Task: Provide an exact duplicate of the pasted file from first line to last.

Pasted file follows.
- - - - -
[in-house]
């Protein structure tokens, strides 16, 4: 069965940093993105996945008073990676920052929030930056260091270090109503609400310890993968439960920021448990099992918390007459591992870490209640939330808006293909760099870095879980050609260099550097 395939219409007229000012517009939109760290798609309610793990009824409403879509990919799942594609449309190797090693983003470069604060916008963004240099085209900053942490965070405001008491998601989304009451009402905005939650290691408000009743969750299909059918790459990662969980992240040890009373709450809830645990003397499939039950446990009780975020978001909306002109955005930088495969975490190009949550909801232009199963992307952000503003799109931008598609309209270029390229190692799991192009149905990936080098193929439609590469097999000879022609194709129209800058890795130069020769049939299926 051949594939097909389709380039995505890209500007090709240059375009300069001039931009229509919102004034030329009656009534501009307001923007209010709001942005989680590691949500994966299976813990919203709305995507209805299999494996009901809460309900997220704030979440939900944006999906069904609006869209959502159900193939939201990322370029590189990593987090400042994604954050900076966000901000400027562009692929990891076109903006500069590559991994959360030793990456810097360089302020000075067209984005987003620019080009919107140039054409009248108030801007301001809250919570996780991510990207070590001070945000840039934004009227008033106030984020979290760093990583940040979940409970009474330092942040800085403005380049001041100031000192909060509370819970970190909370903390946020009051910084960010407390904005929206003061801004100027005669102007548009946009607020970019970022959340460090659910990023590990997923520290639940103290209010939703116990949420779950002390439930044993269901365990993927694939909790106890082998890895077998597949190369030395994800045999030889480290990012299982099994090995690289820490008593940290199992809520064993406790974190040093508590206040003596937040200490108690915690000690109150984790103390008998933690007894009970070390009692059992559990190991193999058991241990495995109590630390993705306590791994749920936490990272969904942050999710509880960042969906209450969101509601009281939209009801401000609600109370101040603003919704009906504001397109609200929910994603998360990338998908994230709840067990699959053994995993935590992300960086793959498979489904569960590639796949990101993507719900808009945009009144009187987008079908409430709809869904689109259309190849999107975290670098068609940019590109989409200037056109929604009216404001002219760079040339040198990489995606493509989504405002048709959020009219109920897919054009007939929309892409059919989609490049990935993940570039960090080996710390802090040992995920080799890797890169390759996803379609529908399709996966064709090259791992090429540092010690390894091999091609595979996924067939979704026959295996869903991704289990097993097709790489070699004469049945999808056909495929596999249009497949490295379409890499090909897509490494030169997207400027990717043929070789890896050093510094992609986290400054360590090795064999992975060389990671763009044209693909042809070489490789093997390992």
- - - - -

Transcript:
[in-house]
């Protein structure tokens, strides 16, 4: 069965940093993105996945008073990676920052929030930056260091270090109503609400310890993968439960920021448990099992918390007459591992870490209640939330808006293909760099870095879980050609260099550097 395939219409007229000012517009939109760290798609309610793990009824409403879509990919799942594609449309190797090693983003470069604060916008963004240099085209900053942490965070405001008491998601989304009451009402905005939650290691408000009743969750299909059918790459990662969980992240040890009373709450809830645990003397499939039950446990009780975020978001909306002109955005930088495969975490190009949550909801232009199963992307952000503003799109931008598609309209270029390229190692799991192009149905990936080098193929439609590469097999000879022609194709129209800058890795130069020769049939299926 051949594939097909389709380039995505890209500007090709240059375009300069001039931009229509919102004034030329009656009534501009307001923007209010709001942005989680590691949500994966299976813990919203709305995507209805299999494996009901809460309900997220704030979440939900944006999906069904609006869209959502159900193939939201990322370029590189990593987090400042994604954050900076966000901000400027562009692929990891076109903006500069590559991994959360030793990456810097360089302020000075067209984005987003620019080009919107140039054409009248108030801007301001809250919570996780991510990207070590001070945000840039934004009227008033106030984020979290760093990583940040979940409970009474330092942040800085403005380049001041100031000192909060509370819970970190909370903390946020009051910084960010407390904005929206003061801004100027005669102007548009946009607020970019970022959340460090659910990023590990997923520290639940103290209010939703116990949420779950002390439930044993269901365990993927694939909790106890082998890895077998597949190369030395994800045999030889480290990012299982099994090995690289820490008593940290199992809520064993406790974190040093508590206040003596937040200490108690915690000690109150984790103390008998933690007894009970070390009692059992559990190991193999058991241990495995109590630390993705306590791994749920936490990272969904942050999710509880960042969906209450969101509601009281939209009801401000609600109370101040603003919704009906504001397109609200929910994603998360990338998908994230709840067990699959053994995993935590992300960086793959498979489904569960590639796949990101993507719900808009945009009144009187987008079908409430709809869904689109259309190849999107975290670098068609940019590109989409200037056109929604009216404001002219760079040339040198990489995606493509989504405002048709959020009219109920897919054009007939929309892409059919989609490049990935993940570039960090080996710390802090040992995920080799890797890169390759996803379609529908399709996966064709090259791992090429540092010690390894091999091609595979996924067939979704026959295996869903991704289990097993097709790489070699004469049945999808056909495929596999249009497949490295379409890499090909897509490494030169997207400027990717043929070789890896050093510094992609986290400054360590090795064999992975060389990671763009044209693909042809070489490789093997390992």